The term applied to a list of highly compromising projects originally drawn up on instructions from Director of Central Intelligence James Schlesinger a few days before he was replaced by William Colby in May 1973 in an effort to identify past abuses of the Central Intelligence Agency’s charter. The final catalog amounted to 693 closely typed pages and was disclosed to the congressional Armed Forces Committee in open session during Colby’s confirmation hearings. Some of the items listed were connected with the recent Watergate scandal, but others were ancient history, dating back to the Office of Security’s decisions to tap the telephone of journalist Jack Anderson to trace his sources, to intercept incoming and outgoing Soviet mail, and to run training courses for certain domestic and foreign police forces. Also mentioned were plots to assassinate Patrice Lumumba, Fidel Castro, and Rafael Trujillo and evidence that Richard Helms may have misled Congress when he had denied any Agency involvement in overthrowing the Chilean government.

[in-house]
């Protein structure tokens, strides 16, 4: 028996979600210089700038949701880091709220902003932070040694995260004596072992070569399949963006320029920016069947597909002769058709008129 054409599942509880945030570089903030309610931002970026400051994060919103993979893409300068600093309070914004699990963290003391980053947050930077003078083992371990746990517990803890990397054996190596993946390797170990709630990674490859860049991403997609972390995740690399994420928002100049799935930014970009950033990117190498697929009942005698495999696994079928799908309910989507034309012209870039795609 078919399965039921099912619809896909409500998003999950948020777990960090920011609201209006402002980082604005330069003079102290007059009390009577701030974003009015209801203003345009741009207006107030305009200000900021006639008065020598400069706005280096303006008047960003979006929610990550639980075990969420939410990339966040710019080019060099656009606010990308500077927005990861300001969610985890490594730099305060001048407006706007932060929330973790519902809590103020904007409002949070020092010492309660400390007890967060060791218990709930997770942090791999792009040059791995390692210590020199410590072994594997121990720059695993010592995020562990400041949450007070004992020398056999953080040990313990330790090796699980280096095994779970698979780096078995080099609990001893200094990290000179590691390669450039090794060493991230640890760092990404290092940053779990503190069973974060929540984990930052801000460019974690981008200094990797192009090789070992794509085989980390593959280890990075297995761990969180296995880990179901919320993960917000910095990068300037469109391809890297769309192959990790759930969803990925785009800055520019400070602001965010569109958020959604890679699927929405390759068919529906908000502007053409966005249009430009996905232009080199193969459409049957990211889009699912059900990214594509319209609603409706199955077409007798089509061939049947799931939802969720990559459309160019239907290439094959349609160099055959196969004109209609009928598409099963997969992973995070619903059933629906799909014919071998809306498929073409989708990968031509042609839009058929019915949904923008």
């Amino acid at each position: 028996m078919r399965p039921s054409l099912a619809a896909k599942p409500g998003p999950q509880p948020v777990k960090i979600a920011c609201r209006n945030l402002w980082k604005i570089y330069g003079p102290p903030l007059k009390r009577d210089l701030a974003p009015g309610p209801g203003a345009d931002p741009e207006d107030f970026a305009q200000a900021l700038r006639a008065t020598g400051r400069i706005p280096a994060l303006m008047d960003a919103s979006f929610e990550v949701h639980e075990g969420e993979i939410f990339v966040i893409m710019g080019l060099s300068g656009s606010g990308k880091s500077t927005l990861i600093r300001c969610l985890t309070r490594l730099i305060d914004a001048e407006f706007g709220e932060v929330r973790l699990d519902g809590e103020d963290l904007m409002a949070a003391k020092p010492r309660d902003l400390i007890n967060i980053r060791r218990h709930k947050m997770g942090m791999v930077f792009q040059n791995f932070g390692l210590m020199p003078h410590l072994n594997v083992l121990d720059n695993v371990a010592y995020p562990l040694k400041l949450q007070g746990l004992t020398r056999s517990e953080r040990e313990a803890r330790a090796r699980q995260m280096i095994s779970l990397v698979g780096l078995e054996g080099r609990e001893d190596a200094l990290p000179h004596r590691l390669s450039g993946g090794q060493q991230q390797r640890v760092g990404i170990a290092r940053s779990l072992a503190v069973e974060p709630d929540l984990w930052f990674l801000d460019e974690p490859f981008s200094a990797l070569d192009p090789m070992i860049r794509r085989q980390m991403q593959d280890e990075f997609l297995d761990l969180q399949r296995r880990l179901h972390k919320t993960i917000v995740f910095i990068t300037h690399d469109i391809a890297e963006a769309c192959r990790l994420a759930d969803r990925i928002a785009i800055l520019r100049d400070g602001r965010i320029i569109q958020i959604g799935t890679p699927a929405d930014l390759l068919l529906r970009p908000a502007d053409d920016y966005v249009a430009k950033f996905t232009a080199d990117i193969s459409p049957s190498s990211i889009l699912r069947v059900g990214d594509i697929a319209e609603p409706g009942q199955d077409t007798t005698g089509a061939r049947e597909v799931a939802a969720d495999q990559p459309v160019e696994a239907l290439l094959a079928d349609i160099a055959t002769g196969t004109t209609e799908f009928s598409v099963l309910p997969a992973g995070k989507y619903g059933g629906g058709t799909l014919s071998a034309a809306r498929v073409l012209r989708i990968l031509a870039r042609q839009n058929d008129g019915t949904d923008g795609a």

The result of Colby’s disclosures was a climate of distrust of the CIA and the introduction of congressional oversight intended to prevent the CIA from acting independently and without the approval of the relevant Senate and House committees.